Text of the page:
Special Needs Babysitting



Catalina Lopez, 17, gives some free time to Jennifer Choi, 39, by baby-sitting for her sons, Logan, 6, left, who has an attention disorder, and Spencer, 3, who has a developmental disorder. Michael Nagle for The New York Times

It’s always nice on my commute to work–when I usually want to scream out, “For the love of God, move all the way into the subway and stop shoving,”–to have a moment when I’m actually warmed by humanity.

That moment came this morning when I read about a family in Queens coping with two young children with learning disabilities. Caught in the middle of not poor enough to qualify for free childcare by a trained professional and not wealthy enough to actually pay for it, Jennifer Choi relied on  a 17-year-old who lived in her building.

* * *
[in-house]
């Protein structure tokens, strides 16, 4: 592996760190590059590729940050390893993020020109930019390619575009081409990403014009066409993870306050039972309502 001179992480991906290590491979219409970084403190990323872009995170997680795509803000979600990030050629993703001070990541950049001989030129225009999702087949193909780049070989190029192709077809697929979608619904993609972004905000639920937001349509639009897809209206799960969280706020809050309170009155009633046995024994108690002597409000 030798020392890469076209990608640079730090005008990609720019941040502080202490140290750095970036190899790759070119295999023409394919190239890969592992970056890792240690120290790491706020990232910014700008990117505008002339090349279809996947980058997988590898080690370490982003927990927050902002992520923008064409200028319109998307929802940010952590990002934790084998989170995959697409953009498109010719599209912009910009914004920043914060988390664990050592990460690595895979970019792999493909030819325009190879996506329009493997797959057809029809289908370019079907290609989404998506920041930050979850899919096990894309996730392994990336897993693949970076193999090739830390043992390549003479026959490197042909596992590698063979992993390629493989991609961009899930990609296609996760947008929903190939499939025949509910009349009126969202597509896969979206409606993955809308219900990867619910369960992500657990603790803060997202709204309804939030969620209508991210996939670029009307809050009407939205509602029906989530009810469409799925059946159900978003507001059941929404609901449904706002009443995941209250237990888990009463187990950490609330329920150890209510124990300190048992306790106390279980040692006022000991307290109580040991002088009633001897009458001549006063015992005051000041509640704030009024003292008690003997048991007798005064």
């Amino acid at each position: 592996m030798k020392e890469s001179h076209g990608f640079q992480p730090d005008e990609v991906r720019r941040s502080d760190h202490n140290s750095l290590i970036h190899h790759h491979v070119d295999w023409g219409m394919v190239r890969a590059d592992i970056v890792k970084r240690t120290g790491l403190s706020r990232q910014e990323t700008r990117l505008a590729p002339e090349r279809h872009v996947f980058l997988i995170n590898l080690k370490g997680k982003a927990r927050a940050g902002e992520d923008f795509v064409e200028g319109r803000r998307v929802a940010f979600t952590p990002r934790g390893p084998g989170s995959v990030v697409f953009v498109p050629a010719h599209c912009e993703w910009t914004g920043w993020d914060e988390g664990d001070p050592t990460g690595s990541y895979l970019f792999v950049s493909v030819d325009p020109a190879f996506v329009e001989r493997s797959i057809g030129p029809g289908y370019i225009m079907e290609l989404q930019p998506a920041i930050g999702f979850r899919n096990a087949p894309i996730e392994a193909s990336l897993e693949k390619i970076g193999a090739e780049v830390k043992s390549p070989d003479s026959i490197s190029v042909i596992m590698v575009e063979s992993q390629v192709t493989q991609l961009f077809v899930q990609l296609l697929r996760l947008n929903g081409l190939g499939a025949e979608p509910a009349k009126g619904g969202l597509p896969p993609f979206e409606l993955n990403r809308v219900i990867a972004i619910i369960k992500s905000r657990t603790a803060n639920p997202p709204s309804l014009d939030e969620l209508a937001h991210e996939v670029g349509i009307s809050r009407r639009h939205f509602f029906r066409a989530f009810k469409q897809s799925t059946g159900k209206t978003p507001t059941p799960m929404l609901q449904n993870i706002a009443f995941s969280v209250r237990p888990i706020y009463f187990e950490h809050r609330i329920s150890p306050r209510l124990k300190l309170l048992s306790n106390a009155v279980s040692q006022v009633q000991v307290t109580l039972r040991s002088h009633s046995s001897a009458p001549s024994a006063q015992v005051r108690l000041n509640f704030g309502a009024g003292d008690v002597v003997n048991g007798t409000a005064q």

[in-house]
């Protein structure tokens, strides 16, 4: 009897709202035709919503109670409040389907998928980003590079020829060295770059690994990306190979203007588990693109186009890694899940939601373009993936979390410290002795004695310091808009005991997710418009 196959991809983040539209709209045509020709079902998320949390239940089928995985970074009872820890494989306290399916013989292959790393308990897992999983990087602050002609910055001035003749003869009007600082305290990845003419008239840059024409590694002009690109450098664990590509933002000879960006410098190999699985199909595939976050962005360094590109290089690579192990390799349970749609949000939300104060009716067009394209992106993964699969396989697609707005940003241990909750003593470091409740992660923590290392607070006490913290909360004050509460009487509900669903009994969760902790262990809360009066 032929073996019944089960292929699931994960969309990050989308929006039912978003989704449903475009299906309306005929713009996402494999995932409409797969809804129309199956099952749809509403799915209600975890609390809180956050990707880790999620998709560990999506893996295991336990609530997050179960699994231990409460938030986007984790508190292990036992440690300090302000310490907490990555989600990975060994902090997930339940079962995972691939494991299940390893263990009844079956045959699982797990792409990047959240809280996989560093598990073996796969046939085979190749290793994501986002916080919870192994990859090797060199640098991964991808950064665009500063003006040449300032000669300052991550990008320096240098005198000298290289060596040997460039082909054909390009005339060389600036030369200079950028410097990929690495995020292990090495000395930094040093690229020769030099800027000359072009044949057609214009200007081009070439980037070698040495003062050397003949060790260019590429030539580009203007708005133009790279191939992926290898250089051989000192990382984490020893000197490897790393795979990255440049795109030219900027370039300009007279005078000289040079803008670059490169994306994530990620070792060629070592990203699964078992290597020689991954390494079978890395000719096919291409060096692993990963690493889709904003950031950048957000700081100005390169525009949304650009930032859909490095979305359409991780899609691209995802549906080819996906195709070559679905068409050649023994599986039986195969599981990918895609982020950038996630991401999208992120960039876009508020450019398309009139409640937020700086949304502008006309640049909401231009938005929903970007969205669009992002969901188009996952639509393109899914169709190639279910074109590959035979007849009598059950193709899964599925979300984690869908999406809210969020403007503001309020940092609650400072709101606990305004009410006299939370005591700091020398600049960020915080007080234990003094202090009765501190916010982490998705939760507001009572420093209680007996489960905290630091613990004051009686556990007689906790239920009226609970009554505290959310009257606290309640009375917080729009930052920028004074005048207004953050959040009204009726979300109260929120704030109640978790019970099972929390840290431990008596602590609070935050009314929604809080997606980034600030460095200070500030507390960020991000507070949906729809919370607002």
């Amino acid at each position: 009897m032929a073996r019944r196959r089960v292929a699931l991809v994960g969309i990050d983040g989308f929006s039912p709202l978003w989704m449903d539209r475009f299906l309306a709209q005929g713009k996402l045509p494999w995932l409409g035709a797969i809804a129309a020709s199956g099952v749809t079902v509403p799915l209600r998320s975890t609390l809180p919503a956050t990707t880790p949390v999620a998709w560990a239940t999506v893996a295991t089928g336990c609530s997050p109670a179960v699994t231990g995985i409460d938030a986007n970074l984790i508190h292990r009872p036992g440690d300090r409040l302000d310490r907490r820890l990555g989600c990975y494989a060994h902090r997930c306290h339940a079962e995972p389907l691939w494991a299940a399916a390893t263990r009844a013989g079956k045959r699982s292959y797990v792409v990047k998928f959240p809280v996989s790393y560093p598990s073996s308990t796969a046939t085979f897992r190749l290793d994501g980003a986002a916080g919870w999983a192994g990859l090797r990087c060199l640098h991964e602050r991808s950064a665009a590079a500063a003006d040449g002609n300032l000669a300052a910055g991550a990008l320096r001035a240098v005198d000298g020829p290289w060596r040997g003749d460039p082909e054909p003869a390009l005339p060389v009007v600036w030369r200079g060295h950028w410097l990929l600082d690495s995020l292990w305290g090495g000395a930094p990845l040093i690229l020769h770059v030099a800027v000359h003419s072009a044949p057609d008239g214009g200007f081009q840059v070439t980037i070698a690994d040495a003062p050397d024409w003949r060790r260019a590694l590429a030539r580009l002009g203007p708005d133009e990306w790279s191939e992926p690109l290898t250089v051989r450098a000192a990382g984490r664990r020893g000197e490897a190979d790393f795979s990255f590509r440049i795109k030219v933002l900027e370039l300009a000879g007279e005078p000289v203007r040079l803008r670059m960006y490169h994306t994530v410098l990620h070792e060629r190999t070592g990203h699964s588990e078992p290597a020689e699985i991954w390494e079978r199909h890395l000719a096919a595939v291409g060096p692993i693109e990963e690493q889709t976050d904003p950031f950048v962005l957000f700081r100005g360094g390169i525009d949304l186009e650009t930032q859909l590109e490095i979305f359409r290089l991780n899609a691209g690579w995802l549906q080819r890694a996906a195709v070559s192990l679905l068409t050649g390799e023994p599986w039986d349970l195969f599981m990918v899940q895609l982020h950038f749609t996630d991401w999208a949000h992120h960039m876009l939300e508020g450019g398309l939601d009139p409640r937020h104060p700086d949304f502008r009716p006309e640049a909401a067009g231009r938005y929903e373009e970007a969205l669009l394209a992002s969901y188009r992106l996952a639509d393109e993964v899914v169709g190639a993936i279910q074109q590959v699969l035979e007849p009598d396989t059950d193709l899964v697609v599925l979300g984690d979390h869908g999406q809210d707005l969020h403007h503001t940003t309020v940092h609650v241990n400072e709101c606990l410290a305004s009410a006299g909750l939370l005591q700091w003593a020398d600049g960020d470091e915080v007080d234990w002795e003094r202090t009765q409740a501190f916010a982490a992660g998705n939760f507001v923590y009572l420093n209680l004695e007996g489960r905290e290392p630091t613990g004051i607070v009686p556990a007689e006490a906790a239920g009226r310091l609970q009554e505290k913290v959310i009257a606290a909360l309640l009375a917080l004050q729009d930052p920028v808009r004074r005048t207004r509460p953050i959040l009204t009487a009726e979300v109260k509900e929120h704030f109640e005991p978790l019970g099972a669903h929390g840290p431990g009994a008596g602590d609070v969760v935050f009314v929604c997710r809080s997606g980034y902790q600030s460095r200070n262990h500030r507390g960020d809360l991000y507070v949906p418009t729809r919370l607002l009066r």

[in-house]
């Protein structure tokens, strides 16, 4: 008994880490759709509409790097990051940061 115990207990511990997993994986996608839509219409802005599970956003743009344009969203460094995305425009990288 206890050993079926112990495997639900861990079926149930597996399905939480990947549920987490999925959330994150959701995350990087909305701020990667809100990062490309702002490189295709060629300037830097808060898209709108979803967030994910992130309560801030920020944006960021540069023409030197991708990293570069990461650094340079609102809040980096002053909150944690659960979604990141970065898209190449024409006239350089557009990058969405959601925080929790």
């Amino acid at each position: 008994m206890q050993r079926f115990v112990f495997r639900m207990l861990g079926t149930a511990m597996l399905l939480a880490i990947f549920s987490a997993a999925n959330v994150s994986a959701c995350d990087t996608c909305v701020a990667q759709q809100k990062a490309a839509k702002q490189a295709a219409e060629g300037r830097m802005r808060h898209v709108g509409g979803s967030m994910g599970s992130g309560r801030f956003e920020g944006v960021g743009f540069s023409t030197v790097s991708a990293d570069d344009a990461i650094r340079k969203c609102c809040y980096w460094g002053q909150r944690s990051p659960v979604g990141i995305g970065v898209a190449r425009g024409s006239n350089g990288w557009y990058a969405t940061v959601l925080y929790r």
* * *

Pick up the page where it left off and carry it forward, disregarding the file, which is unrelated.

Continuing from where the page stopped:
But the teenager didn’t understand why the 3-year-old  started “jumping, over and over, on the toy kitchen” or walking around in self-soothing circles. Ms. Choi, exhausted and overwhelmed herself, was convinced that her babysitter would quit. But the two of them found out about a six-week training class at the JCC in Manhattan for young people who want to care for children with autism and other developmental disorders.

So, the babysitter, Catalina, traveled an hour each way to attend the special needs babysitting class.

Catalina finally understood why, when Spencer behaved wildly, his mother hugged her son to calm him down, rather than disciplining him. She learned to use the simplest possible language, or pictures, to plan out the day’s events. She began to address Spencer and Logan at eye level, on her knees. She grew confident redirecting the boys’ energy when they felt out of control.

Now, that’s a happy story. And some darn good PR work by the folks at JCC.

For more info about the class, go here.

The opinions expressed here are the personal views of the author. Comments are moderated, so use your inside voices, keep your hands to yourself, and no, we're not interested in herbal supplements.

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